VANCOUVER — Vancouver is the first major city in Canada to regulate short-term rentals including Airbnb. The mayor, the Hotel Association of Canada and BCHA's James Chase applaud the deal as a positive first step.
“Congratulations to @CityofVancouver for regulating short term rentals today. A huge step forward! Now need strong enforcement,” tweeted HAC president and CEO Susie Grynol.
The legislation, passed Nov. 14, restricts short-term rentals of suites that are not principal residences. Under the new regulations, which will come into effect on April 1, hosts will have to buy a business licence that costs $49 per year, spend $54 on a one-time application fee and display their license number on online listings. The penalty is a $1,000 fine for each violation.
The new regulations ban short-term rentals of entire apartments or houses if the person doesn't live there. It also bans basement apartments and laneway rentals that could house long-term tenants. The rules allow owners to rent out parts of their house or apartment, or rent out the whole unit if they are away on vacation.
“In Vancouver, 52 per cent of people rent,” said James Chase, president and CEO of the British Columbia Hotel Association (BCHA). “Those people are vulnerable. We're been hearing from workers and other business associations that they are having a had time finding places and that prices are going up to ridiculous levels.”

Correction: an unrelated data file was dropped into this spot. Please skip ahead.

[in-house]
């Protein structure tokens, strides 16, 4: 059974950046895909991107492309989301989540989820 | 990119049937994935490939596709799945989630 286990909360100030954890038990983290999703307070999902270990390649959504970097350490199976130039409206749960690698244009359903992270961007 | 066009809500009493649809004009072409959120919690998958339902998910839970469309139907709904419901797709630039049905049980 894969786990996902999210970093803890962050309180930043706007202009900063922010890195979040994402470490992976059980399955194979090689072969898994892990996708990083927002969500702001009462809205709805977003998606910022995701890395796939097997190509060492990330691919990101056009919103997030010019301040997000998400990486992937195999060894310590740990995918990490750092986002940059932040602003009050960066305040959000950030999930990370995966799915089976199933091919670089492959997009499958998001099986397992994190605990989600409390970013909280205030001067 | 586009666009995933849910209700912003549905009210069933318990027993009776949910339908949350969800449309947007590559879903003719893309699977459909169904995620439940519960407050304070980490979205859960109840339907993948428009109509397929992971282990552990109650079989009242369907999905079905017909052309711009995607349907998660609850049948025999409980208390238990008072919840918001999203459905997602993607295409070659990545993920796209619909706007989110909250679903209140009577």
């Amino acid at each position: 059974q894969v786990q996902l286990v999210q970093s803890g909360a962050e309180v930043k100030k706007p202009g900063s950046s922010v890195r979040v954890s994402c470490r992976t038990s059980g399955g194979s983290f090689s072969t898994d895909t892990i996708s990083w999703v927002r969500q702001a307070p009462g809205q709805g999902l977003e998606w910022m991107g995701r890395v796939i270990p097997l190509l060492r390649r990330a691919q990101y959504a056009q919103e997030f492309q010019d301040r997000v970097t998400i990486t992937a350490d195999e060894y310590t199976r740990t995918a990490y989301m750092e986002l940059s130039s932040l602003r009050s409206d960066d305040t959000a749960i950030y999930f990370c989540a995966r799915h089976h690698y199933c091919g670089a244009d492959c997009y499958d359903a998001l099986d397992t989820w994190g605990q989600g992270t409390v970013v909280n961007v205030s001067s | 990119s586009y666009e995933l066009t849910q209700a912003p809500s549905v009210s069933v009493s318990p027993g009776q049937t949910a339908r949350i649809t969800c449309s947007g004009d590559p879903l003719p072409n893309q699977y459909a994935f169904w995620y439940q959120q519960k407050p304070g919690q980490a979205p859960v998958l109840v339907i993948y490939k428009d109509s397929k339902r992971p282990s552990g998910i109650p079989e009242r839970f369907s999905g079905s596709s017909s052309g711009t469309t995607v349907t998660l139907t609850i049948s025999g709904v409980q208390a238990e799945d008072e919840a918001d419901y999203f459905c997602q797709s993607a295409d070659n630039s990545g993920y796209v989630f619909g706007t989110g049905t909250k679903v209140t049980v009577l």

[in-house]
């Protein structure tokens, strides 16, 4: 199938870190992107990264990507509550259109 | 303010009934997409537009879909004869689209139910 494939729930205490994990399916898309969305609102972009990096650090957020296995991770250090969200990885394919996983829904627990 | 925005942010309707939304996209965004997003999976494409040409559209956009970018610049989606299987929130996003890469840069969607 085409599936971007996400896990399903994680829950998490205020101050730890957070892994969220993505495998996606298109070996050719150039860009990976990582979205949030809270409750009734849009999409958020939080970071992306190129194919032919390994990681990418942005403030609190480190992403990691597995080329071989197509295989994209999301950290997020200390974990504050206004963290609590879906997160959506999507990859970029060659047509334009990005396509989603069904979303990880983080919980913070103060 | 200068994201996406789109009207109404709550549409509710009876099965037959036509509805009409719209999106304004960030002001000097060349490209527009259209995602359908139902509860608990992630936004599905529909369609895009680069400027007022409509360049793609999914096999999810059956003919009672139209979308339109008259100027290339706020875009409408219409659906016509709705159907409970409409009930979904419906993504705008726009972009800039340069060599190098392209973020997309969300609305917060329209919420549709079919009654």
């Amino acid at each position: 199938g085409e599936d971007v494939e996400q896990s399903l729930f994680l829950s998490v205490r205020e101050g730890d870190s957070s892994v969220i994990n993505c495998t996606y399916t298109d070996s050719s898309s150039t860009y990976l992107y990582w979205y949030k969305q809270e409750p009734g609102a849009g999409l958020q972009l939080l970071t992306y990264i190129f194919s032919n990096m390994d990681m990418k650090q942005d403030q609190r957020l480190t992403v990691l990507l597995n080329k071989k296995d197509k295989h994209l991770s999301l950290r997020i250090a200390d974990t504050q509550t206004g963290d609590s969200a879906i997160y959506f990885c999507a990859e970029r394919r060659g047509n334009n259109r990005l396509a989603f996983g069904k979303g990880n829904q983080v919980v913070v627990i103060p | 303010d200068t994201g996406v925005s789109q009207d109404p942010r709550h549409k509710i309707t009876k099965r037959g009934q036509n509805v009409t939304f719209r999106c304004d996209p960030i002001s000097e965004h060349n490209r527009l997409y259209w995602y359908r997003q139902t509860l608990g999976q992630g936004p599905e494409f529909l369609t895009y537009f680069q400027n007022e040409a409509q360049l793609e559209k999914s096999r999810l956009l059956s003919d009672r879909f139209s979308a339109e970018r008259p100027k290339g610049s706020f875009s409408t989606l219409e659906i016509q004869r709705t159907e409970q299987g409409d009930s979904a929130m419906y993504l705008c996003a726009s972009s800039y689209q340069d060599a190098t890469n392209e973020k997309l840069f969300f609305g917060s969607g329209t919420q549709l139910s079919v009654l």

Short-term rentals (less than 30 days) are currently not allowed in Vancouver. The City’s objective in legalizing short- term rentals is to balance competing priorities; enabling short-term rentals, while taking steps to protect the public good.
“This is a straightforward regulatory approach,” said Vancouver mayor Gregor Robertson. “It is definitely balanced in terms of cities around the world and how they approach this.”
Robertson said short-term rentals affect the rental housing supply, particularly in cities like Vancouver where there is a rental housing crunch and a near-zero rental vacancy rate.
The new rules “will make sure that almost 80 per cent of those (short-term rentals) currently out there are actually legal rather than illegal, and that (with) the balance we see some return to long-term rentals,” he said. The city estimates about 1,000 units will return to the long-term market.
The city will have a dedicated enforcement coordinator and an additional inspector to support complaint-driven inspections and audits.
Airbnb, which has an 82 per cent market share in Vancouver, is the only platform that participated in the public hearings. The city said it is also talking with Expedia, which operates VRBO and HomeAway and has a nine per cent market share, and will reach out again to other platforms. It also says it has plans to discuss a voluntary transaction fee of up to three per cent of booking prices with the platforms.
The Vancouver vote was critical, because Vancouver sets the pace for the province, said Chase. About 40 or 50 communities in B.C. are considering similar legislation, including Tofino, Fernie, Salmon Arm and Pemberton. “It's a huge catalyst for the whole province,” he added.